Capsule hotels in Japan were once the domain of salarymen looking for a cheap, fuss-free spot to crash after a late night.
But a new crop of guests has helped spur their resurgence, with growing numbers of novel and upmarket versions opening in the last year.
The capsule hotel – also known as a pod hotel – provides simple little rooms with single size mattresses measuring around 1.2 meters wide, two meters long and one-meter high. They first became popular during the 1980s and 90s with local businessmen.
The new versions have broken the mold – think communal lounges with complimentary drinks and massage chairs, stylish rooms with personal grooming products and public bathing areas. The Millennials, a new capsule-hotel brand, was even feted for its artistic pods in its latest Shibuya outfit, which feature the works of 20 Tokyo artists and designers.
“The recent iterations of the capsule market show how the segment and guest profile have evolved,” says Atsushi Murai, Senior Vice President of Investment Sales Asia, JLL Hotel and Hospitality Group.
Capsule hotels are catering less to the salarymen market; these days, transiting business travelers, foreign tourists on a budget and even Millennial couples and families tend to make up the bulk of the guests.
They also have ambitious plans to woo even more travelers, taking advantage of an accommodation crunch in Japan amid growing tourism numbers.
It’s spurring innovation in the market, from women-only hotels to smart technology, enabling guests to control lighting, air conditioning and even the door lock through their smartphone.
“There will probably be more interesting capsule hotels entering the market,” says Murai. “The pie is growing and more travellers are willing to give it a go instead of staying in a typical hotel since it’s usually just for a night or at very most two.”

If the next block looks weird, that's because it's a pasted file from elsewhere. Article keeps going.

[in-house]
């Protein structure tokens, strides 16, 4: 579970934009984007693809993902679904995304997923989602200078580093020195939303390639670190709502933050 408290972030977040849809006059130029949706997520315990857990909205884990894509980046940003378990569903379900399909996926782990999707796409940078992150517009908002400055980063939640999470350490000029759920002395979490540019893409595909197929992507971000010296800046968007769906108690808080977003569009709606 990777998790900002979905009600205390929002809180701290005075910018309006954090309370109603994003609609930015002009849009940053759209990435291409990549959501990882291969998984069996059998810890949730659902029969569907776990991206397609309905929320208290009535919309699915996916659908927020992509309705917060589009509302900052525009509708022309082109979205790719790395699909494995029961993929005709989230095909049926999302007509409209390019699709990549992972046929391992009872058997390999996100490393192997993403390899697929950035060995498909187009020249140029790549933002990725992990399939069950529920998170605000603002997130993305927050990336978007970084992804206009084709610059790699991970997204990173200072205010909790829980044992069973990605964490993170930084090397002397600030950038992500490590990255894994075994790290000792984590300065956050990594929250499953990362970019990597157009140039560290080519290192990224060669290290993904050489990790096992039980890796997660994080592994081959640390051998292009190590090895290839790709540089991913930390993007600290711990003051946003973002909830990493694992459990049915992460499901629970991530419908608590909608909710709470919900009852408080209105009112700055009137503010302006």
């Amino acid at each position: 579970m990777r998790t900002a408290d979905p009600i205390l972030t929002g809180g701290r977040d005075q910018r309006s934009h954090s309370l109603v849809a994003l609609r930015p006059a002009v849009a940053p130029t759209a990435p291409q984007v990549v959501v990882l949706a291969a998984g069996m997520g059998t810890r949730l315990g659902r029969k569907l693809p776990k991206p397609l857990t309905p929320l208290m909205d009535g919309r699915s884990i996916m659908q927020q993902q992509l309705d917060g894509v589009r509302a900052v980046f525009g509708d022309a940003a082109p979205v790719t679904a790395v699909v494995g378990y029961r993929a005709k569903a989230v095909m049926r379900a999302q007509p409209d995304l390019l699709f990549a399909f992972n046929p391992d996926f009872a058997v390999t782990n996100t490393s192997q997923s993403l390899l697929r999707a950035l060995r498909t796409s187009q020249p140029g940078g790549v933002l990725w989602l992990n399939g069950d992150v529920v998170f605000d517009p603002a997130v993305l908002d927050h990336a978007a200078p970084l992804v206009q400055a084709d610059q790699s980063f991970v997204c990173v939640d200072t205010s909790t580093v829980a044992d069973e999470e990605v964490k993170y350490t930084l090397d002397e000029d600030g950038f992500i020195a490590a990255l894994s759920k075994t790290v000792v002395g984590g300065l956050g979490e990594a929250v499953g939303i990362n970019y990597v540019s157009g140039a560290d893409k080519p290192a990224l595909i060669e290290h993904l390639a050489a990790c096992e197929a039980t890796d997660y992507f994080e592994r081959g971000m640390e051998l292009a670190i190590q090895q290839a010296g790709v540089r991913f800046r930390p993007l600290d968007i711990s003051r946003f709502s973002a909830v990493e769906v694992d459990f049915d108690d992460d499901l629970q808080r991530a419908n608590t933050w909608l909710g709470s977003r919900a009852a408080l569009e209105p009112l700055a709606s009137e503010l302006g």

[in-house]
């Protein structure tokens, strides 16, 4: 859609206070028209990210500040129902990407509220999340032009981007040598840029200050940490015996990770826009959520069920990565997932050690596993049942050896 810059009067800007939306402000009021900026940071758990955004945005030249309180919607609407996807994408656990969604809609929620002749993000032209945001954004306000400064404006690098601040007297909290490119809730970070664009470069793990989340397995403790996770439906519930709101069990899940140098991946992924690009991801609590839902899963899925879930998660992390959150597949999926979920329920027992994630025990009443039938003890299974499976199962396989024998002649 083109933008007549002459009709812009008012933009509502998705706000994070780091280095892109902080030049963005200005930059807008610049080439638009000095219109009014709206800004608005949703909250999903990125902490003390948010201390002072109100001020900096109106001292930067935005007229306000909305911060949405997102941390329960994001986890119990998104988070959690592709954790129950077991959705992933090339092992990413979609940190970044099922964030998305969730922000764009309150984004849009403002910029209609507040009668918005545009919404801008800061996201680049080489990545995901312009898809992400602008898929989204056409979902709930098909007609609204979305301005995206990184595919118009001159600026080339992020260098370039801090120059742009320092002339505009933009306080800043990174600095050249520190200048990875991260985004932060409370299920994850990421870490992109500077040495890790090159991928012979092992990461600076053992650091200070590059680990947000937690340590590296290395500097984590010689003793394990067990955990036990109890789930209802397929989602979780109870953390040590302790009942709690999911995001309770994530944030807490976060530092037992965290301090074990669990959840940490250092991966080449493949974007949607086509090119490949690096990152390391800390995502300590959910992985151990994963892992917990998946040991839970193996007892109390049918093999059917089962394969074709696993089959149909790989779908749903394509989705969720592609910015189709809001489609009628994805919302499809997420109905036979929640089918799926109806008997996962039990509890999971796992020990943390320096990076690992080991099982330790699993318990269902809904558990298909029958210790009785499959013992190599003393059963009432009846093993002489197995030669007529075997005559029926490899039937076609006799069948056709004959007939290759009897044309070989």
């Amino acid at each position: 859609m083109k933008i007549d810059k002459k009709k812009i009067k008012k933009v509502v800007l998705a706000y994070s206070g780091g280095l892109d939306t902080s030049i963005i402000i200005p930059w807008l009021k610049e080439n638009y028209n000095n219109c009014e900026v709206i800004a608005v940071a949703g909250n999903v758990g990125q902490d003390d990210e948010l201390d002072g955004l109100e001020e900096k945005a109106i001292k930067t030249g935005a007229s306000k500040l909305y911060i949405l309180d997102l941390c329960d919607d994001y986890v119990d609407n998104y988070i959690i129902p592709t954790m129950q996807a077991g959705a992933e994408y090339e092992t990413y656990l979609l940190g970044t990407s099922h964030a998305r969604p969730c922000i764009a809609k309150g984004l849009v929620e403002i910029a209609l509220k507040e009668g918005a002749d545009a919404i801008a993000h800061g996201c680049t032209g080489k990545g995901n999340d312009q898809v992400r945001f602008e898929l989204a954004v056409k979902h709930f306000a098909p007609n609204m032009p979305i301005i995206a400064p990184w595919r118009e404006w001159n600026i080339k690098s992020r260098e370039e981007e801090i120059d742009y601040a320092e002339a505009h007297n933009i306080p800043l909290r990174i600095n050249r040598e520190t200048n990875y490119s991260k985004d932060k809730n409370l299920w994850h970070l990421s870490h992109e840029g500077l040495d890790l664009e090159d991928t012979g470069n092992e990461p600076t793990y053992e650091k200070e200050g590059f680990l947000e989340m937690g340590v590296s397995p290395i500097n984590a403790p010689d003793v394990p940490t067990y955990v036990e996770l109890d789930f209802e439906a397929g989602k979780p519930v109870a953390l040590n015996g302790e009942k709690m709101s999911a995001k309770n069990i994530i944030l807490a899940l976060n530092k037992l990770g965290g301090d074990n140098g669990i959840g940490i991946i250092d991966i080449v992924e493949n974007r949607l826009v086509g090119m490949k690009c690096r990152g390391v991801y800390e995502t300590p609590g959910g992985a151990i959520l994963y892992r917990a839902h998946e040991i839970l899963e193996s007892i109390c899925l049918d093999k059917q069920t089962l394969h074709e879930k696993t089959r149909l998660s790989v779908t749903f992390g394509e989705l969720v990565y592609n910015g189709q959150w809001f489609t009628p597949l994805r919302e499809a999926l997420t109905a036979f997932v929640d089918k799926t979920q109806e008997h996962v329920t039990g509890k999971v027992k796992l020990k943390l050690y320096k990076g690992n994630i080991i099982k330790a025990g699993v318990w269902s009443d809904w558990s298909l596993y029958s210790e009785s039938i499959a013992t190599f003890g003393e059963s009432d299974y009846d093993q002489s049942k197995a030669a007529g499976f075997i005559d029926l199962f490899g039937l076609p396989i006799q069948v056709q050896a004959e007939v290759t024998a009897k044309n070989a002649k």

Revenue from capsule hotels in Japan will hit US$167.4 million by 2022 from US$123.84 million in 2016, according to Statistica. The global market for capsule hotels is increasing at a compound annual growth rate of six percent, driven primary by Asia, as similar concepts take off in the region from Australia to India. A Japanese capsule hotel manufacturer, Capsule, has even tied up with a local partner to open a hotel in Jakarta’s Soekarno-Hatta airport.
However, Murai does not foresee Japanese operators venturing too far afield into other Asian countries, preferring instead to concentrate on the domestic market.
“There’s enough domestic demand in Japan, in particular the key gateway cities such as Tokyo and Osaka,” he says, noting competition risks abroad. “It does not take much to set up a capsule hotel concept, it can be easily replicated by anyone overseas and you don’t need a high level of expertise for it.”
Hitting the right notes for the future
The demand for capsule hotels is likely to grow steadily in Japan, even in the face of new accommodation options as a new law legalizing Airbnb-style rentals come into effect this June.
“Minpaku, or private residences rented out by their owners as short-term lodging, are not in the same market segment as capsule hotels. They appeal more to travellers who want space and compete against traditional hotels. Capsule hotels are unlikely to be affected at all,” says Murai.
Instead the popularity of manga kissaa (comic cafes) could well be the unlikely competition. Open 24 hours and offering facilities such as an Internet connection, showers and drinks as well as cosy individual booths where you can nap, these cafes have become increasingly popular among students and the working crowd who missed their last trains home. Some are charge a rate of 1,500 yen (US$6) for six hours, which is cheaper than the average rate of a capsule hotel which is about US$30 a night.
Still, Murai believes that capsule hotels will be here to stay, at least for the near future, before hotels start lowering prices if there’s an oversupply.
“Capsule hotels are in a fringe market and the beauty of them is that they are very easy to set up and demolish,” he adds. “Building owners can have the space quickly repurposed to be turned into offices or warehouses if need be or when demand falls.”
This article originally appeared on JLL Real Views.
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